Abstract During non-productive time (NPT) such as stuck pipe incidents, reducing the operational time and associated cost of the trouble mitigation should always be the goal. Therefore, the engineering team searched for new and innovative ways to reduce the NPT when stuck pipe incidents happen, and successfully utilized an existing technology in a new way not yet performed on a global basis. In seldom incidents drilling or tripping through unstable zones (especially when drilling through sticky shales and loose sandstone zones charged with downhole faults/fractures) with complete loss of circulation, severe tight spots, stalling tendencies, hard backreaming, etc. might be experienced. In the worst case, the pipe might get stuck and cannot be freed. The engineering team investigated several options to allow drilling and casing off the trouble zones in such incidents, while reducing the NPT in the same time. Sidetracking through open-hole and/or cased-hole whipstock, then utilizing level-2 casing-while-drilling technology to drill and case-off the instable zones was the best cost effectient option. Successful deployment of level-2 16-in × 13-⅜-in casing-while-drilling (CwD) technology through an 18-⅝-in cased-hole sidetrack whipstock and level-2 22-in × 18-⅝-in CwD technology through open-hole sidetrack led to drilling and casing off severe unstable sections in two separate wells in different areas of interest. The level-2 13-⅜-in CwD utilization to drill and case-off trouble zones through cased-hole sidetrack was the global first. The level-2 18-⅝-in CwD utilization to drill and case-off trouble zones through open-hole sidetrack was the country first. Both led to significantly reducing the non-productive time (NPT) resulted from the stuck pipe incidents in a cost effective manner. Extensive engineering simulations, technical limits, and risks assessment were set to insure flawless execution. During the job execution, the drilling performances were constantly monitored. The engineering simulations are updated using the actual parameters to ensure accurate measurements of the accumulated fatigue while being rotated to preserve the casing due to exposure to high dogleg severity (DLS) in the sidetracked wellbore. Furthermore, the hydraulics are optimized real-time to ensure hole cleaning without further increase in the equivalent circulating density. Even with no prior global experience of the utilization of this technology through such operation, the pursuit of the technical limit was to reduce the NPT as much as possible. The technical paper will highlight the planning steps, challenges, detailed engineering simulation, risks mitigations and engineered solutions, and the successful results of the deployment of level-2 CwD runs through sidetracked wellbores.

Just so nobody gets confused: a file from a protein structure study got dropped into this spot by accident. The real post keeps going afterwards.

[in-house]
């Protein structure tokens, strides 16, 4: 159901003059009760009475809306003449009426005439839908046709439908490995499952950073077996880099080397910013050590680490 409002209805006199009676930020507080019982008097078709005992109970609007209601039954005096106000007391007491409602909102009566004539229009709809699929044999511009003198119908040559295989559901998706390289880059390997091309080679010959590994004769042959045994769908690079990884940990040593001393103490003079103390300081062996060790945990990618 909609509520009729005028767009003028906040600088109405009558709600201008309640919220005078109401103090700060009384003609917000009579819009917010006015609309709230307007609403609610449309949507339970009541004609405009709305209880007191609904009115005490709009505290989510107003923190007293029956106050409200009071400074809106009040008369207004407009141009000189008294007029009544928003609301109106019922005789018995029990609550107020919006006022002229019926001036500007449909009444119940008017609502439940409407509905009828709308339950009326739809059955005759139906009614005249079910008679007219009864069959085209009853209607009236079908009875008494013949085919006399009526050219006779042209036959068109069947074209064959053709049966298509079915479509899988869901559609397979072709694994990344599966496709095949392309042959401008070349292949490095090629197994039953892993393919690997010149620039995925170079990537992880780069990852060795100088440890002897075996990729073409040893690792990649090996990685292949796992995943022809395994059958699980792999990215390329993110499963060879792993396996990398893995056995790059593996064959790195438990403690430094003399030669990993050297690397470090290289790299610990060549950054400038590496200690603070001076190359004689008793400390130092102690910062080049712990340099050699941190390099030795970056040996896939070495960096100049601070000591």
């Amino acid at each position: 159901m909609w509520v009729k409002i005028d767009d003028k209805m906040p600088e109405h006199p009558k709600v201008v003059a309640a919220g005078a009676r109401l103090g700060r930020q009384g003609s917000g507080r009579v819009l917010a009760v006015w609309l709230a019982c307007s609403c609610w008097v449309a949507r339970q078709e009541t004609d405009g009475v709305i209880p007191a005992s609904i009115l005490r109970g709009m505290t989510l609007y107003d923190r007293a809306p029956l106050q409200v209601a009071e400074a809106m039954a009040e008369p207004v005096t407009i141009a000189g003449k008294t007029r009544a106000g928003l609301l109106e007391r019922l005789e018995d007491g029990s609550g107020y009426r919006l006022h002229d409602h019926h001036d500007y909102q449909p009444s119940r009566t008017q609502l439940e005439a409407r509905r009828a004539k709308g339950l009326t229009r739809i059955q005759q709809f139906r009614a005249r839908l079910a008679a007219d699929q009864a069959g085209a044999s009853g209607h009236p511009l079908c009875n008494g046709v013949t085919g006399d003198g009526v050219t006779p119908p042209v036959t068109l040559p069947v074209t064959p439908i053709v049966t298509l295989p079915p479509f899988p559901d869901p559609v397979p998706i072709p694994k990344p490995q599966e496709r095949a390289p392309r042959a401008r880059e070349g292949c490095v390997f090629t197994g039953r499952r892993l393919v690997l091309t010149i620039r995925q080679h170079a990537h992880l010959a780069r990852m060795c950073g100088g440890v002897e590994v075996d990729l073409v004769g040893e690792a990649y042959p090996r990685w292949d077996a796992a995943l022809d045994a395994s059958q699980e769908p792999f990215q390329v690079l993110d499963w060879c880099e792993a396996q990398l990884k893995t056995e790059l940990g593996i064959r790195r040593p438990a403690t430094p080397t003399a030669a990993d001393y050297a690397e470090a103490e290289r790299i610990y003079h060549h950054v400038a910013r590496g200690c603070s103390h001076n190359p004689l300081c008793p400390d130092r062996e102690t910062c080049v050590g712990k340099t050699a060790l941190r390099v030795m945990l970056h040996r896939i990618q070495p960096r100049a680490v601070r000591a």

Abstract The drilling of a secondary wellbore departing from a primary wellbore, known as a sidetrack, is used for many reasons during wellbore construction. Sidetrack techniques and procedures are well established with all the major service companies. A typical sidetrack operation would consist of setting a deflector (whipstock), cutting a hole in the existing casing (window), and then drilling into the formation at the desired exit angle and direction (kick off) to produce a starting hole (rathole) for subsequent drilling. The sidetrack milling assembly would then be Pulled Out of Hole and the drilling bottom hole assembly (BHA) run in hole to continue drilling the secondary wellbore trajectory. If for some reason, the casing exit and desired departure of the sidetrack is not obtained, this will remain unknown until the subsequent drilling operation with Logging While Drilling (LWD) tools are run in hole and have extended the rathole. The failure to obtain and recognize the desired kickoff departure prior subsequent drilling operations can lead to significant Non Productive Time (NPT) and subsequent rectification costs. This paper describes the development and successful testing of a compact sensor package located near the front of the sidetrack milling assembly. The sensor package is activated at surface and records inclination data during the sidetrack operation. When the sidetrack milling assembly is pulled out of hole the sensor is read wirelessly using a handheld reader once the milling assembly is at surface. The reader gives the operator a visual confirmation, or otherwise, that the desired sidetrack kick off departure has been achieved allowing informed decisions to be made on the next operational stage.
Abstract The recent decline in crude oil production has needed more subsurface explorations to sustain and increase oil production in Mexico. The Client has discovered high potential fields with wells around 7,500 m (24,605 ft) to 8,200 m (26,902 ft) with high pressure, high temperature and hard formation features. On deep HPHT wells, many challenges have been identified for drilling and completion, which can lead to the execution of challenging operations for reaching the objective of the well. It is common to sidetrack the wells due to geological or mechanical failures. In Mexico, around 430 jobs were performed successfully in large casing sizes such as 9-5/8", 11-3/4" and 13-3/8" onshore and offshore. What is uncommon is to sidetrack the wells in smaller casing sizes (9-5/8" and 7"), with non-conventional grades, such as TAC-140, which is only used in Mexico with the record of three unsuccessful jobs (two onshore wells and one offshore well) to this day. The work presented here aims to share the process of opening a window in a dual casing in hard steel (TAC-140) in a very complex and challenging environment.